I know this won't be popular in this day and age, but find an appropriate John Rosemond book. He's very good but very old fashioned.

If you want something less old fashioned, positive discipline is alright, though kind of obnoxious.

Then again, any book that thinks kids' self-esteem needs to be pumped up and maintained is obnoxious to me.
posted by volatilebit at 3:10 PM on September 23, 2010 [1 favorite]

Some books by John Rosemond
posted by volatilebit at 3:11 PM on September 23, 2010 [1 favorite]

I have a two and a half year old. I've taken elements of Happiest Toddler on the Block, Love and Logic and Super Nanny, not to mention years of observing friends parent their kids.. And that's just it. No one strategy will work for every kid. Every kid is different and your job is to figure out who your daughter is and parent her accordingly. There are so many decisions that we have made with our son that we might not make with a different kid (e.g. putting him in school at 2). It's made us less judgmental of other parents, because how on earth would I know what it takes to parent Samuel? When you're parenting the kid you have, going with their strengths and weaknesses and preferences, they seem to be a lot mellower which means you get to feel saner.

But at the end of the day, two is two and you've just got to grit your teeth and take it. She will not always be two. Just help her begin to learn how to respect other people and authority and you'll be getting somewhere.
posted by wallaby at 3:14 PM on September 23, 2010

Hi. I had a 2-year-old. He's 13 now and a really polite, appreciative person. I would like to take all the credit for this, but hahahah! I also spend a significant amount of time caring for my nephew, who is now 2 years old.

2-year-olds are weird little people. Parenting kind of goes from basic life support to dealing with what seems to be a drunken midget. When your kid is being really out of hand, just squint your eyes and imagine that she is, in fact, a drunken midget. It's hilarious.

Anyway, the parenting books that worked the best for me and my brain and had lasting effects on our lives were not the ones with "methods," like "1-2-3 Magic" and stuff like that. Those seem gimmicky to me and they only work for so long. And I ended up with a toddler with skills of logic far beyond such things. He's now 13 and taking his math and science classes at a college.

I did enjoy and still find useful the "How to Talk So Kids Will Listen..." books. I'm about to dig into the one for teens. I do like the Sears books, with the caveats above. They're wonderful books with lots of wisdom, but it's a very "slow and steady" approach. The Jane Nelsen Positive Discipline books are good and useful. It's important to remember that discipline is what happens all the time, especially when the kid is doing what's right, and eventually leads to inner discipline, not good behavior.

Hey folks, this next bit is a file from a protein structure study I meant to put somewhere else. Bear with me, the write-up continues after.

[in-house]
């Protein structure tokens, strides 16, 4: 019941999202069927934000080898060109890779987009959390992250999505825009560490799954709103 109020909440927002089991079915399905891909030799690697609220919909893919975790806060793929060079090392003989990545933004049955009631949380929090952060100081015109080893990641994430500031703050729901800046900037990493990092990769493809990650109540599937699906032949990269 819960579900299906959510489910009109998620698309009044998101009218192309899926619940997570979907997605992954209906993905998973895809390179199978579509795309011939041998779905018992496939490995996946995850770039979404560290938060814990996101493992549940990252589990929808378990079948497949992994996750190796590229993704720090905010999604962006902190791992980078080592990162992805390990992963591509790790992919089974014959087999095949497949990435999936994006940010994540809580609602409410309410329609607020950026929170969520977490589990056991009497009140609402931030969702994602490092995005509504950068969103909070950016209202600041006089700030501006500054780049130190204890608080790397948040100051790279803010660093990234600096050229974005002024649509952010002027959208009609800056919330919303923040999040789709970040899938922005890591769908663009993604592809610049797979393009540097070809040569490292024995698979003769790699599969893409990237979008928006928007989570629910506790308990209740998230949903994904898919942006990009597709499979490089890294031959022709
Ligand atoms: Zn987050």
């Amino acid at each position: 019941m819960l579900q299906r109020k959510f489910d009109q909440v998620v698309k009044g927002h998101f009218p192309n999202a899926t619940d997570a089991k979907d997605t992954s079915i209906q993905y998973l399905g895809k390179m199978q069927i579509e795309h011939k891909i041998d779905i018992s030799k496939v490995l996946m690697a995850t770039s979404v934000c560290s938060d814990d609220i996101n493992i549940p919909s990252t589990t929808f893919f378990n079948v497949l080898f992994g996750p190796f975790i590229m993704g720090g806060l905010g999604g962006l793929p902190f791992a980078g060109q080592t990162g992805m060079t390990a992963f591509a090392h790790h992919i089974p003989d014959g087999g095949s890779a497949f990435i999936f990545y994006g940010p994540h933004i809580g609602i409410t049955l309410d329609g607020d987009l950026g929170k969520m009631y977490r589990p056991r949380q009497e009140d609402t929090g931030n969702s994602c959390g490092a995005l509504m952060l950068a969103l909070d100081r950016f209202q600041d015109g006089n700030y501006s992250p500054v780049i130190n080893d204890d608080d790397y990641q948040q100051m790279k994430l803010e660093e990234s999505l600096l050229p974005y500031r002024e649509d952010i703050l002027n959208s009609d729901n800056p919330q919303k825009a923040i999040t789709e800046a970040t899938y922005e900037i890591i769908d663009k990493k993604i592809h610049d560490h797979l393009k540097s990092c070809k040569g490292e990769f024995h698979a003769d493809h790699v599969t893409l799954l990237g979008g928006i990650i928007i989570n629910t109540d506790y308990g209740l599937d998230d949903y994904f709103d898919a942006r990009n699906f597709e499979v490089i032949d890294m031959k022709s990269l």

posted by houseofdanie at 3:36 PM on September 23, 2010 [7 favorites]


Building a Positive Relationship with Your Child


Something Better Than Punishment
Am I Spoiling My Child?
Helping Young Children Behave

Wonderful basic monographs you can read right now. Nice, common-sense stuff with no particular agenda. I have a lot of respect for those wee papers, because of how I read them and think both "What sort of idiot wouldn't have figured this stuff out?" and "Yes, everyone needs to be reminded of this stuff from time to time."

"Preschool"? At just turned 2? That's day care; don't kid yourselves. How nice are the day care ladies?

And, be nice. I grok trying to be lulzy but this just comes off as mean. If you treat your kid even a little bit like you write about her you will get that all returned back to you; respect her and you will get respect yourself.

So much parenting can be simplified by empathising. I spend a lot of time struggling to bring up old memories. I was bored a lot as a kid -- which made me unpleasant to be around -- okay -- what would have made me not bored? What did I really want then? And I'm tiny and I've peed myself and I'm not getting any attention; what will calm me down? Spend a little while musing on being in your child's shoes, and the solution will come.
posted by kmennie at 3:44 PM on September 23, 2010 [1 favorite]

When my children were young there were books in the library that described develomental milestones and behaviours-iirc they had them for each year of a child's life. Those books are valuable info and you need to read them. (I am sure your library will have something similar if not exactly what I read.) You need to know what to expect from each stage. And children go through rather regular stages about every six months. My three were extremely close together in age so I was able to observe these stages for myself over and over.